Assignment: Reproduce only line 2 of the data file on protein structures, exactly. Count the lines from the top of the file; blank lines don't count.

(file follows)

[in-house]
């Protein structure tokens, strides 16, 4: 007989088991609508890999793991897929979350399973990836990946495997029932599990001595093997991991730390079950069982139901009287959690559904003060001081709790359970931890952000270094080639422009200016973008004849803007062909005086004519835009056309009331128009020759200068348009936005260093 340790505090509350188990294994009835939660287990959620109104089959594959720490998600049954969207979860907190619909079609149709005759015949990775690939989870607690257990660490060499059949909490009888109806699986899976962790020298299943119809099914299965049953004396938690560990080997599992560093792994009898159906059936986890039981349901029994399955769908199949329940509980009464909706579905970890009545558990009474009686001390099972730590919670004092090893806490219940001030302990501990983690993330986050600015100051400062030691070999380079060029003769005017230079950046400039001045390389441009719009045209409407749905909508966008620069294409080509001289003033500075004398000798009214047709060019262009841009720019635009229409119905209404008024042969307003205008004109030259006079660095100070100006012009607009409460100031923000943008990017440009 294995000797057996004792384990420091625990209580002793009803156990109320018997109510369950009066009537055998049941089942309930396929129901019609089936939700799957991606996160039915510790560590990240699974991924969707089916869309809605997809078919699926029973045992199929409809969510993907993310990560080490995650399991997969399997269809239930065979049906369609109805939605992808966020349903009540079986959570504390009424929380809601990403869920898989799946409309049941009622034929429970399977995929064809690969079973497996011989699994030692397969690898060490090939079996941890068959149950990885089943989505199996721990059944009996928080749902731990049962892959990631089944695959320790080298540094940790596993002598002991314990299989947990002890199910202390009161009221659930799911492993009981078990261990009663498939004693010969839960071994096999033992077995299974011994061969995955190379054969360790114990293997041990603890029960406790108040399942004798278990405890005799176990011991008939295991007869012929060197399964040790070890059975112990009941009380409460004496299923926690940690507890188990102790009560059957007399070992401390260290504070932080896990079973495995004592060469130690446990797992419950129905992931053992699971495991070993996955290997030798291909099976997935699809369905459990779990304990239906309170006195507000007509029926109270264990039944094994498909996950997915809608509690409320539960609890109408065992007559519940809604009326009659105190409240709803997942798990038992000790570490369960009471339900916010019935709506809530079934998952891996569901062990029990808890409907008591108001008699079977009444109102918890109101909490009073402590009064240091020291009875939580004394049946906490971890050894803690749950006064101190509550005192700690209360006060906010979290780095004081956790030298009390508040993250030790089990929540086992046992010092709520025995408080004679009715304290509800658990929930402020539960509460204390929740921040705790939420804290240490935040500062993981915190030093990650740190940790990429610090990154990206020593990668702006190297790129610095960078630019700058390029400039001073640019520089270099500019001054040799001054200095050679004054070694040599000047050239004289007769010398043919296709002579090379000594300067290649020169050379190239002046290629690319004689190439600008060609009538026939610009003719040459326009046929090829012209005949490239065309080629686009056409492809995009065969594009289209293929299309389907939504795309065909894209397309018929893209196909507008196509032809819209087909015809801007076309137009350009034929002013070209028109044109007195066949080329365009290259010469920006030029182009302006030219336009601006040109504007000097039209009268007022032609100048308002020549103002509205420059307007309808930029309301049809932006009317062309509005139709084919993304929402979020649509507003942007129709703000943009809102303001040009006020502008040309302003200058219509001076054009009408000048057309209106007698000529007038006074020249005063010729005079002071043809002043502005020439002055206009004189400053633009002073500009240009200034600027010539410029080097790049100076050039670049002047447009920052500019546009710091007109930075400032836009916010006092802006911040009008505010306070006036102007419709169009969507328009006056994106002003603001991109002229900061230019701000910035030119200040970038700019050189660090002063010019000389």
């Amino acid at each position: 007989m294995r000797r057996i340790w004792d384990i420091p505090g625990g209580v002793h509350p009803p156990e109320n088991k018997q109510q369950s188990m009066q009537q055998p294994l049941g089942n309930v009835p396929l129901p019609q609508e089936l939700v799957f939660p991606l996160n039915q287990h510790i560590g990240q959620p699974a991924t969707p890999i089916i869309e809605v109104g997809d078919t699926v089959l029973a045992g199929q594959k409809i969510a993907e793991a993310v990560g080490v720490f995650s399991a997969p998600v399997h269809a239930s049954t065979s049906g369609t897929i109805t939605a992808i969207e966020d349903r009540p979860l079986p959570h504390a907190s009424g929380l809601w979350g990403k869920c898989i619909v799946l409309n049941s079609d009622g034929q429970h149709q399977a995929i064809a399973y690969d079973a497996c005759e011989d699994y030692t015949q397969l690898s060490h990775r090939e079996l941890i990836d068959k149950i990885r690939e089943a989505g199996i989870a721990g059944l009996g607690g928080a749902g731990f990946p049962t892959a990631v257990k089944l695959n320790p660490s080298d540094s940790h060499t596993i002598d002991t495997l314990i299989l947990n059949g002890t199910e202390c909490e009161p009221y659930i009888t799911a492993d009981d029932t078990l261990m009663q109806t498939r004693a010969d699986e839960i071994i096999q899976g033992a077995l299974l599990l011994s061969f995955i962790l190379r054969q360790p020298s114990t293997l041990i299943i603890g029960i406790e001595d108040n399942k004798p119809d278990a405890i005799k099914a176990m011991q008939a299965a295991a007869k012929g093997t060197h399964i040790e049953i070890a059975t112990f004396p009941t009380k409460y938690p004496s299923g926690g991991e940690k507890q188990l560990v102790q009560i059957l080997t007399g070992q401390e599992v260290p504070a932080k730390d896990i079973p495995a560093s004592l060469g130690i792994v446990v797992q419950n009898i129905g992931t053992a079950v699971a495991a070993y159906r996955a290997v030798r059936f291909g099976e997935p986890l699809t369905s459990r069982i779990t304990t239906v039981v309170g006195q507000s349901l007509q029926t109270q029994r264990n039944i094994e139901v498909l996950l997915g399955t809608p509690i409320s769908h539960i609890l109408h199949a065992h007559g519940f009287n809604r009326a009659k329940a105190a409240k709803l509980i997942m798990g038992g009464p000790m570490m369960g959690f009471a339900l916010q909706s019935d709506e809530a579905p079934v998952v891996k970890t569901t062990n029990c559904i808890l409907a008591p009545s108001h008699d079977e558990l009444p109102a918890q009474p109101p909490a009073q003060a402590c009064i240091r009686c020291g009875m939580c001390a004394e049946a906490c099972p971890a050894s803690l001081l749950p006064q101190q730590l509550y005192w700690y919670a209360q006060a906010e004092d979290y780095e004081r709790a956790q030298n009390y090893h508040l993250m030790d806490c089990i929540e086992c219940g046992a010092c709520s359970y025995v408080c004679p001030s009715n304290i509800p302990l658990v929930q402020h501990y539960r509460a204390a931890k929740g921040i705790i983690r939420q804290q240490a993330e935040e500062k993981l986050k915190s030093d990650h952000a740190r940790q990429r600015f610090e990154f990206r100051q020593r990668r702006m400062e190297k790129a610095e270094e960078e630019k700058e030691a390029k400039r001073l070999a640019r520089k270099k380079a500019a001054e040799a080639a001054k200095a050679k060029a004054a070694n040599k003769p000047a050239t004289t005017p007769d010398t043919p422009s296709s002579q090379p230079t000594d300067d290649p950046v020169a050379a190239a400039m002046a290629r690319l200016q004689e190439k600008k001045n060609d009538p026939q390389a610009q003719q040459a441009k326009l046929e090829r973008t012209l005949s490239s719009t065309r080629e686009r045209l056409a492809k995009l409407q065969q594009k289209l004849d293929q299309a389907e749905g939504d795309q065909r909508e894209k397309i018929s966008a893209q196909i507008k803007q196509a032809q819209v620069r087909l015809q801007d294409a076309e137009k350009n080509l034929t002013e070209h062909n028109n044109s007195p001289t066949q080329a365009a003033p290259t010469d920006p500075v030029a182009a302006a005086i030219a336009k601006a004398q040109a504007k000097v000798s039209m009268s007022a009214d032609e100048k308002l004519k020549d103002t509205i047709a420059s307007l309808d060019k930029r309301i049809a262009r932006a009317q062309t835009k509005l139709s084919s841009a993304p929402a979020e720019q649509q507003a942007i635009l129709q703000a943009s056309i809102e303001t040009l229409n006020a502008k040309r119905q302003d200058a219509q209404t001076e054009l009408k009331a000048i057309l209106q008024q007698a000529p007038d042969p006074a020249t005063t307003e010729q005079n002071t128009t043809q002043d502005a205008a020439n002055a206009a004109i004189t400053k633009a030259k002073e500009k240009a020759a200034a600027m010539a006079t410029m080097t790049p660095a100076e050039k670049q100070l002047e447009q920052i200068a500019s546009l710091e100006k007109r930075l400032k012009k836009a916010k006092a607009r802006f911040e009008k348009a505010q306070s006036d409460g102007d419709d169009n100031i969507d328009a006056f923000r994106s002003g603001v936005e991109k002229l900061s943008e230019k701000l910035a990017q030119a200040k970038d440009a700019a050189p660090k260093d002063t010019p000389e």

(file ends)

């Protein structure tokens, strides 16, 4: 007989088991609508890999793991897929979350399973990836990946495997029932599990001595093997991991730390079950069982139901009287959690559904003060001081709790359970931890952000270094080639422009200016973008004849803007062909005086004519835009056309009331128009020759200068348009936005260093 340790505090509350188990294994009835939660287990959620109104089959594959720490998600049954969207979860907190619909079609149709005759015949990775690939989870607690257990660490060499059949909490009888109806699986899976962790020298299943119809099914299965049953004396938690560990080997599992560093792994009898159906059936986890039981349901029994399955769908199949329940509980009464909706579905970890009545558990009474009686001390099972730590919670004092090893806490219940001030302990501990983690993330986050600015100051400062030691070999380079060029003769005017230079950046400039001045390389441009719009045209409407749905909508966008620069294409080509001289003033500075004398000798009214047709060019262009841009720019635009229409119905209404008024042969307003205008004109030259006079660095100070100006012009607009409460100031923000943008990017440009 294995000797057996004792384990420091625990209580002793009803156990109320018997109510369950009066009537055998049941089942309930396929129901019609089936939700799957991606996160039915510790560590990240699974991924969707089916869309809605997809078919699926029973045992199929409809969510993907993310990560080490995650399991997969399997269809239930065979049906369609109805939605992808966020349903009540079986959570504390009424929380809601990403869920898989799946409309049941009622034929429970399977995929064809690969079973497996011989699994030692397969690898060490090939079996941890068959149950990885089943989505199996721990059944009996928080749902731990049962892959990631089944695959320790080298540094940790596993002598002991314990299989947990002890199910202390009161009221659930799911492993009981078990261990009663498939004693010969839960071994096999033992077995299974011994061969995955190379054969360790114990293997041990603890029960406790108040399942004798278990405890005799176990011991008939295991007869012929060197399964040790070890059975112990009941009380409460004496299923926690940690507890188990102790009560059957007399070992401390260290504070932080896990079973495995004592060469130690446990797992419950129905992931053992699971495991070993996955290997030798291909099976997935699809369905459990779990304990239906309170006195507000007509029926109270264990039944094994498909996950997915809608509690409320539960609890109408065992007559519940809604009326009659105190409240709803997942798990038992000790570490369960009471339900916010019935709506809530079934998952891996569901062990029990808890409907008591108001008699079977009444109102918890109101909490009073402590009064240091020291009875939580004394049946906490971890050894803690749950006064101190509550005192700690209360006060906010979290780095004081956790030298009390508040993250030790089990929540086992046992010092709520025995408080004679009715304290509800658990929930402020539960509460204390929740921040705790939420804290240490935040500062993981915190030093990650740190940790990429610090990154990206020593990668702006190297790129610095960078630019700058390029400039001073640019520089270099500019001054040799001054200095050679004054070694040599000047050239004289007769010398043919296709002579090379000594300067290649020169050379190239002046290629690319004689190439600008060609009538026939610009003719040459326009046929090829012209005949490239065309080629686009056409492809995009065969594009289209293929299309389907939504795309065909894209397309018929893209196909507008196509032809819209087909015809801007076309137009350009034929002013070209028109044109007195066949080329365009290259010469920006030029182009302006030219336009601006040109504007000097039209009268007022032609100048308002020549103002509205420059307007309808930029309301049809932006009317062309509005139709084919993304929402979020649509507003942007129709703000943009809102303001040009006020502008040309302003200058219509001076054009009408000048057309209106007698000529007038006074020249005063010729005079002071043809002043502005020439002055206009004189400053633009002073500009240009200034600027010539410029080097790049100076050039670049002047447009920052500019546009710091007109930075400032836009916010006092802006911040009008505010306070006036102007419709169009969507328009006056994106002003603001991109002229900061230019701000910035030119200040970038700019050189660090002063010019000389």